The sale of the Africa business was part of Barclays’ plan to focus on the UK and US.

Stripping out the losses from the Africa sale, Barclays posted a 13% rise in group pre-tax profits to £2.34bn.

Barclays chief executive Jes Staley said: “Our business is now radically simplified, the restructuring is complete, our capital ratio is within our end-state target range, and, while we are also working to put conduct issues behind us, we can now focus on what matters most to our shareholders: improving group returns.”

Advertising campaign

Barclays said it had now set aside a total of £2.1bn to deal with PPI complaints, but this was open to review.

Claims are expected to rise after the Financial Conduct Authority launches a campaign in August to encourage consumers to decide whether to act before the final deadline to bring a PPI complaint in August 2019.

Earlier this year, Barclays sold a near 34% stake in Barclays Africa Group, leaving it with just 15% of the business.

The company said the sale of the stake had led to a loss of £1.4bn, and it had also taken a £1.1bn charge on the sale.

Eight startups Rise up with Barclays

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Barclays Bank is entering formal engagements with eight of the 11 startups to pass through its latest fifteen-week accelerator programme and spinning out an internal team as a separate company.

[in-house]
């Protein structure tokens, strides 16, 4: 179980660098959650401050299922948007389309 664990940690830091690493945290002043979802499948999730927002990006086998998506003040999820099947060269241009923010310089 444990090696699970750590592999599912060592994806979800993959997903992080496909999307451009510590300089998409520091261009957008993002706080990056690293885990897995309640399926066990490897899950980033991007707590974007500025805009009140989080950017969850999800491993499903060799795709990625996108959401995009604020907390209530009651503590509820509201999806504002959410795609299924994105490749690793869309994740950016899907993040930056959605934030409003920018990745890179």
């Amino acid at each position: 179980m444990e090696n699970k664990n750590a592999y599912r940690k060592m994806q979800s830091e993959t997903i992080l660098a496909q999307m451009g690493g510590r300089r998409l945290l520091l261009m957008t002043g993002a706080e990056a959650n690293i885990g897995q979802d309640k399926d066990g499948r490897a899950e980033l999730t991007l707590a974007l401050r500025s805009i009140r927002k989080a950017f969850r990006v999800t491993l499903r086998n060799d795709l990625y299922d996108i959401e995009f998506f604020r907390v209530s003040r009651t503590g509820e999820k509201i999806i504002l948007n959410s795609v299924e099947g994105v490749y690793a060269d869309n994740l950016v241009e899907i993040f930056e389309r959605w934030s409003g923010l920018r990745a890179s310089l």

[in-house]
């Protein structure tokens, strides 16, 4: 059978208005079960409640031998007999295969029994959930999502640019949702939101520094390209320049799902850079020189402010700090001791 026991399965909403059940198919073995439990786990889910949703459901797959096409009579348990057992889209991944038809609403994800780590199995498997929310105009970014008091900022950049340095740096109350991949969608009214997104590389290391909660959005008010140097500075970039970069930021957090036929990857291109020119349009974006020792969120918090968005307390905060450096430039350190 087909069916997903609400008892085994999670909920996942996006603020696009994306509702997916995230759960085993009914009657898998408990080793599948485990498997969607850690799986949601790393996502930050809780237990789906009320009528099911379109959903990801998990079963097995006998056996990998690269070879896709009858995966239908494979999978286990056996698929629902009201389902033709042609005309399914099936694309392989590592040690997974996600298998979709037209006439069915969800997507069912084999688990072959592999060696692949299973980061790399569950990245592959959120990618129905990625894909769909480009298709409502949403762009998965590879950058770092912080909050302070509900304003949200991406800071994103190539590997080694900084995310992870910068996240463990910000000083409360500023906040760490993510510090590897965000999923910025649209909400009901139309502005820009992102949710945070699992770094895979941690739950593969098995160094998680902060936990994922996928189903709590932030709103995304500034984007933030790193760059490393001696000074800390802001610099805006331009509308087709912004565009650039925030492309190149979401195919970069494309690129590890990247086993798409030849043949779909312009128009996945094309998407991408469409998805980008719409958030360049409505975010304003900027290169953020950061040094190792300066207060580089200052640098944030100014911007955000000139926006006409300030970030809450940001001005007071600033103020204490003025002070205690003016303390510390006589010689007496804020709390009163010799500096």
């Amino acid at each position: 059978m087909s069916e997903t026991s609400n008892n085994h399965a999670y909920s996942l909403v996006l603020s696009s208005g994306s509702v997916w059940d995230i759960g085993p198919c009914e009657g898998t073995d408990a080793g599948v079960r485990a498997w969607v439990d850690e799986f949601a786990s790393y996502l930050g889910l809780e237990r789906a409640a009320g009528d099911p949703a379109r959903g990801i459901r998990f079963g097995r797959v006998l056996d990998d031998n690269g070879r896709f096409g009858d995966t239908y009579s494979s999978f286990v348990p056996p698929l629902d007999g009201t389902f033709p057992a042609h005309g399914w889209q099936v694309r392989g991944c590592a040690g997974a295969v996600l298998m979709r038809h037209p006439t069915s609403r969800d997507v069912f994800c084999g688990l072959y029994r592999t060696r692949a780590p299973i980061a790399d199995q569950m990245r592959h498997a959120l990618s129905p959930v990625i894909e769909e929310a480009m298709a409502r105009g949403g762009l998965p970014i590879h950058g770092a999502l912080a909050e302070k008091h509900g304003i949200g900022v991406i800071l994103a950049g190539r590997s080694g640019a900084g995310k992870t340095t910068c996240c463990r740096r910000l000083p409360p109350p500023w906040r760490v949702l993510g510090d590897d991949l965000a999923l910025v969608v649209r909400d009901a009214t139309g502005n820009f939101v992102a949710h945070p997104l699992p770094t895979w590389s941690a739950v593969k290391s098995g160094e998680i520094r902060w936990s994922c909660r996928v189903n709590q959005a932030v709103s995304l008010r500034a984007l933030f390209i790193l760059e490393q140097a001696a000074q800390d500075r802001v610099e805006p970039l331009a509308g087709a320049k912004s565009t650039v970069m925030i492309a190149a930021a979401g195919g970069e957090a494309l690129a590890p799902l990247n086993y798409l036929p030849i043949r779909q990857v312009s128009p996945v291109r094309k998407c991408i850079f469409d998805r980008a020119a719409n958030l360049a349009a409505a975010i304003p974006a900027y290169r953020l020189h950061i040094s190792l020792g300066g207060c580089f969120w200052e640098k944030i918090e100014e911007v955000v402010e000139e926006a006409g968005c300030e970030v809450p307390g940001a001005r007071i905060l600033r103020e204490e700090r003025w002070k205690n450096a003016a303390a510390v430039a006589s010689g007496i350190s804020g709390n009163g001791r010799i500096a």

The accelerator graduates pitched their ideas to 250 people on a demo day held at Barclays’ new Rise London base in Shoreditch.

Barclays used the event to unveil the new facility, which houses internal banking and technology teams alongside more than 40 fintech startups.

Michael Harte, Barclays group head of innovation, says: “Financial Services is experiencing a period of major technological disruption. Rise, and specifically our Accelerator, has created a platform for experimentation, with new generation businesses and entrepreneurs, to build new products, services and platforms.”